Both of them went silent. Had Shivani told Som about his affair with Linda, Parth thought. He suddenly felt his energy sap out of him and the muscles in his stomach tighten.He did not know how to respond. The whole sordid episode became alive in his memory. Shivani was a strong and educated woman focused to build a career in banking and finance. Her work was important to her and she never cared about putting in those extra hours. Linda, like so many other girls in the past had made their interest in Parth clear. It would have remained a clandestine affair had Parth not got involved emotionally involved. Looking back Parth blamed Shivani for not being his anchor but more than that he blamed himself for drifting away. Parth felt a sharp tinge through his heart. He wanted to hug Som that very moment. He remembered the time when he and Shivani had got Som from the hospital. He was so tiny he could barely open his eyes and whenever he did Parth used to say – look he is smiling at me. Som was just 2 years old then. Parth still didn’t know what got over him. He knew Linda for many years before they decided to go in for a partnership. Being in export business he needed someone who could look at the US side of operations and Linda had proved to be the perfect fit. It’s true that he and Shivani were not getting along but hating someone could never be the reason for falling in love with another. His feelings for Linda were not born out of love he has thought many times but out of rejection and hate from Shivani. In his hear he knew that Shivani would never forgive him but if she ever did he would gladly walk back into her secure arms. He lived by himself in this secluded mountain and he wondered sometimes if it was more of a punishment than a lifestyle choice as his friends labeled it.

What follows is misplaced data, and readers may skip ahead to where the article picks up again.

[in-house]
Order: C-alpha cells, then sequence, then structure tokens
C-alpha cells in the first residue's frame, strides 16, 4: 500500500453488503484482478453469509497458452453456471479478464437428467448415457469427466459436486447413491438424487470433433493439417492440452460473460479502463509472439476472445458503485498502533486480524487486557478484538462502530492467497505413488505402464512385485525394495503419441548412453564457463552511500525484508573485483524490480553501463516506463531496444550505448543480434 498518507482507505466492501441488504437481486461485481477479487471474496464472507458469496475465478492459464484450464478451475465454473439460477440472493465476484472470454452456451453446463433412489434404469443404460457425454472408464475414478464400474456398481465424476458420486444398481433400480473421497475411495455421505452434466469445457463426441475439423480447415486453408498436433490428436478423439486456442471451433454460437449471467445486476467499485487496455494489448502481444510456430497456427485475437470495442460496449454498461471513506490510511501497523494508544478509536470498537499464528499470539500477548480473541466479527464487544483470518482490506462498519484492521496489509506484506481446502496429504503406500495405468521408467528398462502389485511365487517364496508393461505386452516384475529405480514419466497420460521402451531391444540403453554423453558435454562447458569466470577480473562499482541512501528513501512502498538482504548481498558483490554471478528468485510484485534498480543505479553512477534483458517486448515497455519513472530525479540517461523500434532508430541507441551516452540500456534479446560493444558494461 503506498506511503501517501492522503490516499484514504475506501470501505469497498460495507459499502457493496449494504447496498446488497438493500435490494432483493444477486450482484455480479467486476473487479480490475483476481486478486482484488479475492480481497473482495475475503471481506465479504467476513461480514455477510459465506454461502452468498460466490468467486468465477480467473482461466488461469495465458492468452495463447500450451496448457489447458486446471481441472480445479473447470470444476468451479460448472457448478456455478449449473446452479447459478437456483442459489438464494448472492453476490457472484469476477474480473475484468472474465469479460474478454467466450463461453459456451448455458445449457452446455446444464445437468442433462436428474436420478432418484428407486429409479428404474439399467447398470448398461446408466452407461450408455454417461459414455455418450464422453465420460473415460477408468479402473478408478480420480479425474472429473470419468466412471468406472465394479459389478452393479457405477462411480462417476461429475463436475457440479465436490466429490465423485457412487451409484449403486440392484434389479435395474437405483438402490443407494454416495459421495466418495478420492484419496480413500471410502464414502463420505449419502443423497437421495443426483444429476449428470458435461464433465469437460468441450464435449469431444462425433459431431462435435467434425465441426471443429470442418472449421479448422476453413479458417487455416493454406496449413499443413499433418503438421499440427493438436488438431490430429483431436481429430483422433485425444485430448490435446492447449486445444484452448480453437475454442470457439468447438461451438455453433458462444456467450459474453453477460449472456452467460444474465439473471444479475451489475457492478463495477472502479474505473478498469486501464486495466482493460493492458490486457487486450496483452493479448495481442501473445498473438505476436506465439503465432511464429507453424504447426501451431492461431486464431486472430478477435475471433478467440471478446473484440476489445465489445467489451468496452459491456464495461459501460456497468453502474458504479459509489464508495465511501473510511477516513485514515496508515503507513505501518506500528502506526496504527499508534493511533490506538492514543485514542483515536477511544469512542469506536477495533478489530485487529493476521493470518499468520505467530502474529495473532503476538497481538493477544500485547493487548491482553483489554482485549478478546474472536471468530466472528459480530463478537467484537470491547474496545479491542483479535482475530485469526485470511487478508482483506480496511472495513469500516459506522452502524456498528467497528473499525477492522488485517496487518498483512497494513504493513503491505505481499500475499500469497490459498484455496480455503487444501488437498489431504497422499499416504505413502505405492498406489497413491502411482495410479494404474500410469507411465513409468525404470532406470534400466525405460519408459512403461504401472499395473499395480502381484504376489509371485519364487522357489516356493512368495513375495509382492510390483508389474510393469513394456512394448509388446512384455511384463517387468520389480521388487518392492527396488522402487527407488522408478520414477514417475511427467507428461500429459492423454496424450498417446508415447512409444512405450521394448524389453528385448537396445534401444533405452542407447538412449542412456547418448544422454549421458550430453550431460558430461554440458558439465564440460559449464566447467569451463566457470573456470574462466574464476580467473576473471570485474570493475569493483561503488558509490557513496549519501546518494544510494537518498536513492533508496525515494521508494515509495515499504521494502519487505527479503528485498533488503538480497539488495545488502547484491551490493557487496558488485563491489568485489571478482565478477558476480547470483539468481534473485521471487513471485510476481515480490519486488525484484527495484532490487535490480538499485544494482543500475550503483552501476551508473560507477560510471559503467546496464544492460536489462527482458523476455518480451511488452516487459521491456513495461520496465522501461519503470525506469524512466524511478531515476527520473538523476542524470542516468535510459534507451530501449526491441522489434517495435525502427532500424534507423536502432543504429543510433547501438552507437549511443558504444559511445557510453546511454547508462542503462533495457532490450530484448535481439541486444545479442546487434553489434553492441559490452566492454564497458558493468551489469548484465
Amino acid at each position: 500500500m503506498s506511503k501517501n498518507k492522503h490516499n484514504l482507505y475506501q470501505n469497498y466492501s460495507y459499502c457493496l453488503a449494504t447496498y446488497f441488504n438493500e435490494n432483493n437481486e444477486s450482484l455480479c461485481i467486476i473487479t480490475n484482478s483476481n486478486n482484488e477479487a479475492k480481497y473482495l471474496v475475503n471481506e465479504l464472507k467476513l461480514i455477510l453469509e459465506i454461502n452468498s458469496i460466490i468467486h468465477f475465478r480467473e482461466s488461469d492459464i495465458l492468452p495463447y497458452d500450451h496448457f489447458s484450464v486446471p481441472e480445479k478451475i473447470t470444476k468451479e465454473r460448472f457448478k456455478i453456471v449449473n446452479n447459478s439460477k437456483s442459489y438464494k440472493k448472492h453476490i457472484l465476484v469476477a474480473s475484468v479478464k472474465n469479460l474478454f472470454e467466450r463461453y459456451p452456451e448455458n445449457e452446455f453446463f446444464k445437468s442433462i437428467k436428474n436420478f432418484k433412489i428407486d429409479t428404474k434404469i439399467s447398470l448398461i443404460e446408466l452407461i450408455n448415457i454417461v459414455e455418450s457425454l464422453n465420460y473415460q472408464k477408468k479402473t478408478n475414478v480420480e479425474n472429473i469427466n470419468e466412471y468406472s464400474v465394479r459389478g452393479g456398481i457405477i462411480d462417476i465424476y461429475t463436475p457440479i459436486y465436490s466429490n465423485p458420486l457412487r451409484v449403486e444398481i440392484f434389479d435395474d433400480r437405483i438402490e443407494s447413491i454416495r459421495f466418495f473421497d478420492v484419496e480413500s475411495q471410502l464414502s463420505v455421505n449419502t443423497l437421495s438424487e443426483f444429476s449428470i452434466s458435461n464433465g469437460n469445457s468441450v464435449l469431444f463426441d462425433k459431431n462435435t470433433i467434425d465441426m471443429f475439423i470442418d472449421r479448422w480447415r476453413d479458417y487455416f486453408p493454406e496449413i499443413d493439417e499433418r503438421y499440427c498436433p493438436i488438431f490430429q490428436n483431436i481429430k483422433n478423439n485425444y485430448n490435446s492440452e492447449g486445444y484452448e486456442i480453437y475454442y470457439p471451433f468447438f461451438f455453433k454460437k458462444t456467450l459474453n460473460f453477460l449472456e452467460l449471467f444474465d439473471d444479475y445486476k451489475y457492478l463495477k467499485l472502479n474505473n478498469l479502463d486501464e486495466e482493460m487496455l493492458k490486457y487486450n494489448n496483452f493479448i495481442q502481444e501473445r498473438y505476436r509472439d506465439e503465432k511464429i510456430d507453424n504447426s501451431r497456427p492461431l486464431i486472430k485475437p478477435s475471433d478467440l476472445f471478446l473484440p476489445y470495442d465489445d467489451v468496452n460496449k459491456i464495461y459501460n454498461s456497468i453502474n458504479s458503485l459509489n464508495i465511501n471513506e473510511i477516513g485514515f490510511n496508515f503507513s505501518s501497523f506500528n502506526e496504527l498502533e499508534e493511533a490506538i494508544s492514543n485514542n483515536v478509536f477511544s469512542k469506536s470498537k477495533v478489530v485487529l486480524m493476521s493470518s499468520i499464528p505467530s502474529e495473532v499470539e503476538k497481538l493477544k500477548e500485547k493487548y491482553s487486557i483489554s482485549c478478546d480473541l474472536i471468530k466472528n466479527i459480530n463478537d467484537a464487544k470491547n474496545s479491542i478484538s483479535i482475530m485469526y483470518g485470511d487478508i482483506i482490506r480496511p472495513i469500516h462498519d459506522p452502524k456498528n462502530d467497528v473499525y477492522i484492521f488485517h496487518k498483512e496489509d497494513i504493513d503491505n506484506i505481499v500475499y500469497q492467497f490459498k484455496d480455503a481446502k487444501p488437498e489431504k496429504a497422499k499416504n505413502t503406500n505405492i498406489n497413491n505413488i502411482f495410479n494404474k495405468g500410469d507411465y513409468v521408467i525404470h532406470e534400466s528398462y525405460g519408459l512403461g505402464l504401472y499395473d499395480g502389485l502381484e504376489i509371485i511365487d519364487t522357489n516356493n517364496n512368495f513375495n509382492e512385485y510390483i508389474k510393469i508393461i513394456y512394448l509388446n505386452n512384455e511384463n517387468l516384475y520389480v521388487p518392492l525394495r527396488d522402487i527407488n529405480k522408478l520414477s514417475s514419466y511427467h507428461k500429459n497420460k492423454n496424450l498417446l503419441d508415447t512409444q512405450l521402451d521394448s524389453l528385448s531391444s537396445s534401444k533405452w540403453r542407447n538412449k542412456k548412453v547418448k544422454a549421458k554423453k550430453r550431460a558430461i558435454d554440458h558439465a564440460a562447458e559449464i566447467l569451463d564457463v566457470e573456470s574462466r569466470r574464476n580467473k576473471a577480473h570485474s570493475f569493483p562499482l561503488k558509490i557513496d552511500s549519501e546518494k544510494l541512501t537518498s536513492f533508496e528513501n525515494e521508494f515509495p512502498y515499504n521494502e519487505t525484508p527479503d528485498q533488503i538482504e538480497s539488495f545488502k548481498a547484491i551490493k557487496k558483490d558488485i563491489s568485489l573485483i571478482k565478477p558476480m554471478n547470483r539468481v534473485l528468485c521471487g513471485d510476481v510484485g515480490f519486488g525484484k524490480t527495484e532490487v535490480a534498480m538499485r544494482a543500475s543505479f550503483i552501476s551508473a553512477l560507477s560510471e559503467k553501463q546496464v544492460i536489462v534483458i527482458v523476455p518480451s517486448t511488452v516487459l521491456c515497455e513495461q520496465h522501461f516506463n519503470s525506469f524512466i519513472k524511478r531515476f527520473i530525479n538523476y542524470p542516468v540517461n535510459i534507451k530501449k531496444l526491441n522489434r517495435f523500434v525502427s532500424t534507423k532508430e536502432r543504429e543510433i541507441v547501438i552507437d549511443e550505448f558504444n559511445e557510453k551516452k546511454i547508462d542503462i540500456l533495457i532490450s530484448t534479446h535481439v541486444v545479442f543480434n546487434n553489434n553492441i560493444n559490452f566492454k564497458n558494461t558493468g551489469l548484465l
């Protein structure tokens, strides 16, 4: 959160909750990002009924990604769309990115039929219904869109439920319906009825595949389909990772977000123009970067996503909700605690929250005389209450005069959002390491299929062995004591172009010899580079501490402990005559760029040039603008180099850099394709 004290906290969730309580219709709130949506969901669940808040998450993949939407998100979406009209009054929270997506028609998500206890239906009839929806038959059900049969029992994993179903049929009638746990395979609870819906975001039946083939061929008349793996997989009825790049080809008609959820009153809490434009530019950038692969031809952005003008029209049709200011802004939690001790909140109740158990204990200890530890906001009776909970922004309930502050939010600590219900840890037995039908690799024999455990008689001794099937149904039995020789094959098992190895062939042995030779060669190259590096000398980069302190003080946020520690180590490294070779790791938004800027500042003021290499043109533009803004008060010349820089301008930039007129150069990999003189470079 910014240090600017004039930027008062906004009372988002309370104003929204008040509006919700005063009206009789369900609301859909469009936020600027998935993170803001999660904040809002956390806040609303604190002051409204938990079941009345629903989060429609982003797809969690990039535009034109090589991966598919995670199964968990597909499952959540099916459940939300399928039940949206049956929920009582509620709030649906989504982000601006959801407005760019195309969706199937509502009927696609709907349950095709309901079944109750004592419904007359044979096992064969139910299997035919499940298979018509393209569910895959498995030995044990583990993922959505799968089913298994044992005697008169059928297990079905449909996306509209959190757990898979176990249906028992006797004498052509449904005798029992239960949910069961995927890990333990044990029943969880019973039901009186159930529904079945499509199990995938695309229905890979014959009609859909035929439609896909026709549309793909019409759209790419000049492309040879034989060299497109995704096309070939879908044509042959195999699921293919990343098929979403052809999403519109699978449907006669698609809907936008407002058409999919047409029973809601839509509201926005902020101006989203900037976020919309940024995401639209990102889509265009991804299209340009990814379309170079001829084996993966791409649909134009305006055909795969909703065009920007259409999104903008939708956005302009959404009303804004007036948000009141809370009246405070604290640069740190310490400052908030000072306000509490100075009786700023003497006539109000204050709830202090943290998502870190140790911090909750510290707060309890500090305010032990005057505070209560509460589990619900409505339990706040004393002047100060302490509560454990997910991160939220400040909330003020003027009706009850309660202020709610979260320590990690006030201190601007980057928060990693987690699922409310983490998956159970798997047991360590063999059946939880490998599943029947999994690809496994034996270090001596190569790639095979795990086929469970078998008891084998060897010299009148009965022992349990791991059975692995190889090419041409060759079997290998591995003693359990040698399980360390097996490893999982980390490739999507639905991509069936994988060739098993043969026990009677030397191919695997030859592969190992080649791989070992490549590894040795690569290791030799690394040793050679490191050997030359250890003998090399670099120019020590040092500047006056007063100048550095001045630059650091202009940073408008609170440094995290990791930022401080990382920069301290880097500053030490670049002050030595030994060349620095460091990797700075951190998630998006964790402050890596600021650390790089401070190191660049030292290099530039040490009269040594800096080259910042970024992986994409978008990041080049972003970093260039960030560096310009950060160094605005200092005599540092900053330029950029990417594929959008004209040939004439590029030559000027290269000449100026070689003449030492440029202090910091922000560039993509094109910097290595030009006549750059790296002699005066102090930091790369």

After a while he got up from his seat and as he walked down the hall towards the kitchen he stopped for a while in front of Som.